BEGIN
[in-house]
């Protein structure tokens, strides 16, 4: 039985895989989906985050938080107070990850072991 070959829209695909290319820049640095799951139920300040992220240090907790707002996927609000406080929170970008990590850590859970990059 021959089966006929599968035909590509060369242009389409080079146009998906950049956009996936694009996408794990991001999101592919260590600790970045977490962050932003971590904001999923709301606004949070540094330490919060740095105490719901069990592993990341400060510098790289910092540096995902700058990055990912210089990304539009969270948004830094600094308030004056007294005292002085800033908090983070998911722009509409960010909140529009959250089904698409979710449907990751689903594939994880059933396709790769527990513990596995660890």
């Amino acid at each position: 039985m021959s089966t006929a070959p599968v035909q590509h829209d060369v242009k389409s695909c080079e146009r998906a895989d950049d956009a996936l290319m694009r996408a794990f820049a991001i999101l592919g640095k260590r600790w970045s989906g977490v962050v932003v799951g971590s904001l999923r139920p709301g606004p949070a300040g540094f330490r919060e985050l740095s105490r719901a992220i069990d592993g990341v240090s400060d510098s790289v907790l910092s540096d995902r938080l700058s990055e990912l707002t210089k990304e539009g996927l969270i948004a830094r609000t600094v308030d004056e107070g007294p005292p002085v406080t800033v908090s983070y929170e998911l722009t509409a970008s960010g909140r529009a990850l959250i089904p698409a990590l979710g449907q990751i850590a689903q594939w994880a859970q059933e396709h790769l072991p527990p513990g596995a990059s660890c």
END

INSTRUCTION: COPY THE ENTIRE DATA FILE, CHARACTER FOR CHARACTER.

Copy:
[in-house]
């Protein structure tokens, strides 16, 4: 039985895989989906985050938080107070990850072991 070959829209695909290319820049640095799951139920300040992220240090907790707002996927609000406080929170970008990590850590859970990059 021959089966006929599968035909590509060369242009389409080079146009998906950049956009996936694009996408794990991001999101592919260590600790970045977490962050932003971590904001999923709301606004949070540094330490919060740095105490719901069990592993990341400060510098790289910092540096995902700058990055990912210089990304539009969270948004830094600094308030004056007294005292002085800033908090983070998911722009509409960010909140529009959250089904698409979710449907990751689903594939994880059933396709790769527990513990596995660890």
């Amino acid at each position: 039985m021959s089966t006929a070959p599968v035909q590509h829209d060369v242009k389409s695909c080079e146009r998906a895989d950049d956009a996936l290319m694009r996408a794990f820049a991001i999101l592919g640095k260590r600790w970045s989906g977490v962050v932003v799951g971590s904001l999923r139920p709301g606004p949070a300040g540094f330490r919060e985050l740095s105490r719901a992220i069990d592993g990341v240090s400060d510098s790289v907790l910092s540096d995902r938080l700058s990055e990912l707002t210089k990304e539009g996927l969270i948004a830094r609000t600094v308030d004056e107070g007294p005292p002085v406080t800033v908090s983070y929170e998911l722009t509409a970008s960010g909140r529009a990850l959250i089904p698409a990590l979710g449907q990751i850590a689903q594939w994880a859970q059933e396709h790769l072991p527990p513990g596995a990059s660890c």